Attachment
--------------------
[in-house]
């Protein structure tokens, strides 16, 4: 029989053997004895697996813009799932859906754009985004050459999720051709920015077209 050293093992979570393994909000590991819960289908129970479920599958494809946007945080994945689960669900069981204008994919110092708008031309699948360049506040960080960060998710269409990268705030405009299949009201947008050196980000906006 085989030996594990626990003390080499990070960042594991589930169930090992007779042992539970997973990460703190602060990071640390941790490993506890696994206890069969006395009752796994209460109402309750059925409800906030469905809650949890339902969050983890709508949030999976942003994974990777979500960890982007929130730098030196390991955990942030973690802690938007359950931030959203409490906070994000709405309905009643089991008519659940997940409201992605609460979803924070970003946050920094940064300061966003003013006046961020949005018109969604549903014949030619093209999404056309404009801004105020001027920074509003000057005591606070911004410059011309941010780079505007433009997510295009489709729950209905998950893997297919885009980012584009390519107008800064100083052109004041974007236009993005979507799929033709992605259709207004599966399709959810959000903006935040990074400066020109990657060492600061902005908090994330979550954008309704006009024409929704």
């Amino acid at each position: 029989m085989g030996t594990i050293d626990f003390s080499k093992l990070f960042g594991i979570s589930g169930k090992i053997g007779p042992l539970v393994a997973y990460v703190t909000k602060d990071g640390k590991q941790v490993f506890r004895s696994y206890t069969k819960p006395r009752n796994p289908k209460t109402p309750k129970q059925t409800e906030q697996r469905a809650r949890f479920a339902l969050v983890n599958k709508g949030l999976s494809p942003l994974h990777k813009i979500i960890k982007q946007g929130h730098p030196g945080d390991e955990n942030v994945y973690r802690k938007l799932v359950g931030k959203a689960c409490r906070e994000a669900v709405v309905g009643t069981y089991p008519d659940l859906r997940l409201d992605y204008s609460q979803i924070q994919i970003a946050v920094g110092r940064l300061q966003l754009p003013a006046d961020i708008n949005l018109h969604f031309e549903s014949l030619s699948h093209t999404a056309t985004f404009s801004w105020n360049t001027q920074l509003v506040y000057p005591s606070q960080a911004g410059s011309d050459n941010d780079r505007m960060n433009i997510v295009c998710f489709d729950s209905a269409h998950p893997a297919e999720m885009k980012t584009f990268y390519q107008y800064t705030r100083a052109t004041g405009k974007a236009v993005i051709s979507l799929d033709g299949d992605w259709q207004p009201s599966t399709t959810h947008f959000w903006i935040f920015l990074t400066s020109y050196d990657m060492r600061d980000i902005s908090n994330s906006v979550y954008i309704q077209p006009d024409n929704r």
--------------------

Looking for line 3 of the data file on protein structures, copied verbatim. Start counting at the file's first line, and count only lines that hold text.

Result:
């Amino acid at each position: 029989m085989g030996t594990i050293d626990f003390s080499k093992l990070f960042g594991i979570s589930g169930k090992i053997g007779p042992l539970v393994a997973y990460v703190t909000k602060d990071g640390k590991q941790v490993f506890r004895s696994y206890t069969k819960p006395r009752n796994p289908k209460t109402p309750k129970q059925t409800e906030q697996r469905a809650r949890f479920a339902l969050v983890n599958k709508g949030l999976s494809p942003l994974h990777k813009i979500i960890k982007q946007g929130h730098p030196g945080d390991e955990n942030v994945y973690r802690k938007l799932v359950g931030k959203a689960c409490r906070e994000a669900v709405v309905g009643t069981y089991p008519d659940l859906r997940l409201d992605y204008s609460q979803i924070q994919i970003a946050v920094g110092r940064l300061q966003l754009p003013a006046d961020i708008n949005l018109h969604f031309e549903s014949l030619s699948h093209t999404a056309t985004f404009s801004w105020n360049t001027q920074l509003v506040y000057p005591s606070q960080a911004g410059s011309d050459n941010d780079r505007m960060n433009i997510v295009c998710f489709d729950s209905a269409h998950p893997a297919e999720m885009k980012t584009f990268y390519q107008y800064t705030r100083a052109t004041g405009k974007a236009v993005i051709s979507l799929d033709g299949d992605w259709q207004p009201s599966t399709t959810h947008f959000w903006i935040f920015l990074t400066s020109y050196d990657m060492r600061d980000i902005s908090n994330s906006v979550y954008i309704q077209p006009d024409n929704r």